Second-graders from Hamilton Elementary School, Coon Rapids, make an annual trip to the Coon Rapids Recycling Center and the Coon Rapids City Garage.
The recycling center, which is located at the city garage on 111th Avenue, is within walking distance of the school.
This has been an Earth Day tradition for several years, according to Karen Alexander, a second-grade teacher at Hamilton.
Colleen Sinclair, city recycling coordinator, talks to students about the importance of recycling and shows student how easily it can be done in their own neighborhood, Alexander.
In addition to taking the students on a tour of the recycling center, Sinclair also shows the children a video about recycling options.
On the tour, Sinclair pointed out to students a collection area for Styrofoam. “We are the only place that collects Styrofoam for recycling,” she said.
All the recycled materials are sorted at the center so they can be sold to bring in revenue, Sinclair said.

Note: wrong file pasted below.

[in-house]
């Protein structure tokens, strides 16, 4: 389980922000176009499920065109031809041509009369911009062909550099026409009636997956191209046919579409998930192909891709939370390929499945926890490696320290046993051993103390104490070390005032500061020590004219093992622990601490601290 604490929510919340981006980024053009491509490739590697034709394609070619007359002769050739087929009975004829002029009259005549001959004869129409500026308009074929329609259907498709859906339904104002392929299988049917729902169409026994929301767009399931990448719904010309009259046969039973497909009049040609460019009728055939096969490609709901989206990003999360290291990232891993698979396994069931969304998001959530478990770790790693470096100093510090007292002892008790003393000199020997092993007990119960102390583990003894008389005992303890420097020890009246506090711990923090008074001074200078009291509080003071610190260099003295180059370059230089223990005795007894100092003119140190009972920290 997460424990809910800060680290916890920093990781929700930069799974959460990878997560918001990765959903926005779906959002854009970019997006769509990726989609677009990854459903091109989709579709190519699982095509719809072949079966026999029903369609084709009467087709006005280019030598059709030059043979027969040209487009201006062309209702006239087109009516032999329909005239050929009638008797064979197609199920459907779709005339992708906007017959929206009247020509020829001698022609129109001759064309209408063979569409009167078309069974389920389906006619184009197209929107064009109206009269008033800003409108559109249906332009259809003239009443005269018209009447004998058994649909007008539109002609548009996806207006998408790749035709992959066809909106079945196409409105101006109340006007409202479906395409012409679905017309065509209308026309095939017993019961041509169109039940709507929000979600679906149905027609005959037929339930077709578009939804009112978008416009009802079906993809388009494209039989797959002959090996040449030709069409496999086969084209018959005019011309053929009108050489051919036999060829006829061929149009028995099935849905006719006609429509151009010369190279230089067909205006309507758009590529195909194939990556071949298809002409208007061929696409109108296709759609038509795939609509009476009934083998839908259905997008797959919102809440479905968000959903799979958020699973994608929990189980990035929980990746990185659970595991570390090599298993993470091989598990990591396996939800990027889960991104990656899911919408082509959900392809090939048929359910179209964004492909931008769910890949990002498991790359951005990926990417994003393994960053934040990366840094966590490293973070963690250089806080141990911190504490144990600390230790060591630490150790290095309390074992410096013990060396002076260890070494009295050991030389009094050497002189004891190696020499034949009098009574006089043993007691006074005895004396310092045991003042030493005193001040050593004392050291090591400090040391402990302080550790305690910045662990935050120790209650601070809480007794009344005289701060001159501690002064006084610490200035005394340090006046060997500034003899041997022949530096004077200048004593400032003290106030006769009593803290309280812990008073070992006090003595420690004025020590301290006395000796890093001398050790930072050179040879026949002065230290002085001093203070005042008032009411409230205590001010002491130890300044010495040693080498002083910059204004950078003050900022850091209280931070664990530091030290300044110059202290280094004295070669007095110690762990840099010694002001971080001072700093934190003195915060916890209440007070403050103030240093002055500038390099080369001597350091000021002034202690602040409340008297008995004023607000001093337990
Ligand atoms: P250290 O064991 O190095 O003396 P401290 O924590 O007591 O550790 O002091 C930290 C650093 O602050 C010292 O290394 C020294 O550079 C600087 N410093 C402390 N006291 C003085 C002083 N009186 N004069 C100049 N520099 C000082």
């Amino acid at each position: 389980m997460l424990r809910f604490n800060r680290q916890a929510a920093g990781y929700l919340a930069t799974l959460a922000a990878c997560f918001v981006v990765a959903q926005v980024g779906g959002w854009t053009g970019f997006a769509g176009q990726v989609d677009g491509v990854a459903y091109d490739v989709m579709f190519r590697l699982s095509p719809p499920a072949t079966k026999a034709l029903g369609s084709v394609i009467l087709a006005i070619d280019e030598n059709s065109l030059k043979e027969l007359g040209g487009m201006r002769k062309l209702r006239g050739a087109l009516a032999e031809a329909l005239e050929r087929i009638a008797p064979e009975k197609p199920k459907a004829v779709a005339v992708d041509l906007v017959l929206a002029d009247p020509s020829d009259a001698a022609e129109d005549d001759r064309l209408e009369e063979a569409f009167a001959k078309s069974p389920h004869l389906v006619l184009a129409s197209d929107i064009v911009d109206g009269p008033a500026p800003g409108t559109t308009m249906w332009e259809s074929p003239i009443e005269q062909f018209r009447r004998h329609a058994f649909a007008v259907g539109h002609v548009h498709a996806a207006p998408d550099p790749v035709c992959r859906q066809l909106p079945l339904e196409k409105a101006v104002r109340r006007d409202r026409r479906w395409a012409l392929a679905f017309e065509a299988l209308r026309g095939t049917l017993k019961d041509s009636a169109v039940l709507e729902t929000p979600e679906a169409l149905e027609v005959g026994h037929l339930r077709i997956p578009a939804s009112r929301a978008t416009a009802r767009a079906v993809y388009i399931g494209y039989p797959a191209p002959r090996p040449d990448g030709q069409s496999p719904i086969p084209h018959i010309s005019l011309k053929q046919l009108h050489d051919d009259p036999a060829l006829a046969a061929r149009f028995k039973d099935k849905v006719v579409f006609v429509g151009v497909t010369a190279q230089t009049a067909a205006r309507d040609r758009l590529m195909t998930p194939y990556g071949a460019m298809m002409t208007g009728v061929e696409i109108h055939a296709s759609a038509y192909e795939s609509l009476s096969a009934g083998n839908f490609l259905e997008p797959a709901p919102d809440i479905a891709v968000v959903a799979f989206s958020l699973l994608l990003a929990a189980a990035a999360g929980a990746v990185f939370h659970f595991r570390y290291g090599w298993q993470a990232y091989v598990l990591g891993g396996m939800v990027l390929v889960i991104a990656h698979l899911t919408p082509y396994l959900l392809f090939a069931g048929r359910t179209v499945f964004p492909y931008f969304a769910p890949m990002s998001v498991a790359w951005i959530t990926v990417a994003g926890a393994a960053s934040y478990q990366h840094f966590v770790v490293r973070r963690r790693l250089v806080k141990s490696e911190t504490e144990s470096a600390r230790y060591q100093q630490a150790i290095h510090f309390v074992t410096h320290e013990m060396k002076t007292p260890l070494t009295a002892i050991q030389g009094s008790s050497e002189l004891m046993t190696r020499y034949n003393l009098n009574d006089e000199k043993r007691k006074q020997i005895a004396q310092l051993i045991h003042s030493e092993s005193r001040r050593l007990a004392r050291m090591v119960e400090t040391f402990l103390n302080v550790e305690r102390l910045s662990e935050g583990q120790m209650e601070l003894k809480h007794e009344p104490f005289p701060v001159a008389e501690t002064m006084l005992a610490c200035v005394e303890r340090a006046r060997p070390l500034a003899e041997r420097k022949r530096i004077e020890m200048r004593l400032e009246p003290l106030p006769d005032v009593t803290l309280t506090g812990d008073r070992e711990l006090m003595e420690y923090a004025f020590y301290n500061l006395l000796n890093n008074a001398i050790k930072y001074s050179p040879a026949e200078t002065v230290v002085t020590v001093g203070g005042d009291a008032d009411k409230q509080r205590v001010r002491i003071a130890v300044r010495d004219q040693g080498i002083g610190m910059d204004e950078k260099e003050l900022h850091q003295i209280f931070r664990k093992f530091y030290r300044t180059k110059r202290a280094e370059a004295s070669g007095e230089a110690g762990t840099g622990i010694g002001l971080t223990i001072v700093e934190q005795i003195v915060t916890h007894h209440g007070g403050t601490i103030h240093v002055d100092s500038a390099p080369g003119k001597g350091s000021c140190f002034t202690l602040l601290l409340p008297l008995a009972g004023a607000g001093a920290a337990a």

For example, recycled egg cartons are sold to a farmer who sells eggs at a farmers market, she said.
And in response to a question from a student who had spotted where used oil is dropped off for recycling, Sinclair said the center takes in some 1,000 gallons every two weeks, all of which is clean-up and reused.
Another student spotted several bicycles at the recycling center.
They are sold to an organization that recycles bikes – some 800 bikes a year go through the Coon Rapids Recycling Center, according to Sinclair.
The recycling center is open Wednesdays and Saturdays.
“We get 200 visitors every time we are open,” Sinclair said.
In addition, there are special days set aside on some Saturdays for appliance, electronics and mattress recycling, as well as paper shredding, she said.
For the hour-long visit to the city garage and recycling center, the second-graders were split into two groups, with one learning about recycling from Sinclair and touring the recycling center and the other taking a tour of the public works garage with Coon Rapids Recreation Coordinator Ryan Gunderson.
“They show off the city’s big equipment and the kids love it,” Alexander said.
After 30 minutes, the groups flip-flop.
While operated by the city, the recycling center is funded by state dollars through the State’s Select Committee on Recycling and Environment (SCORE).
“Our focus is on residential recycling and our programs are set up to help residents in every aspect of recycling and waste reduction,” Sinclair said.
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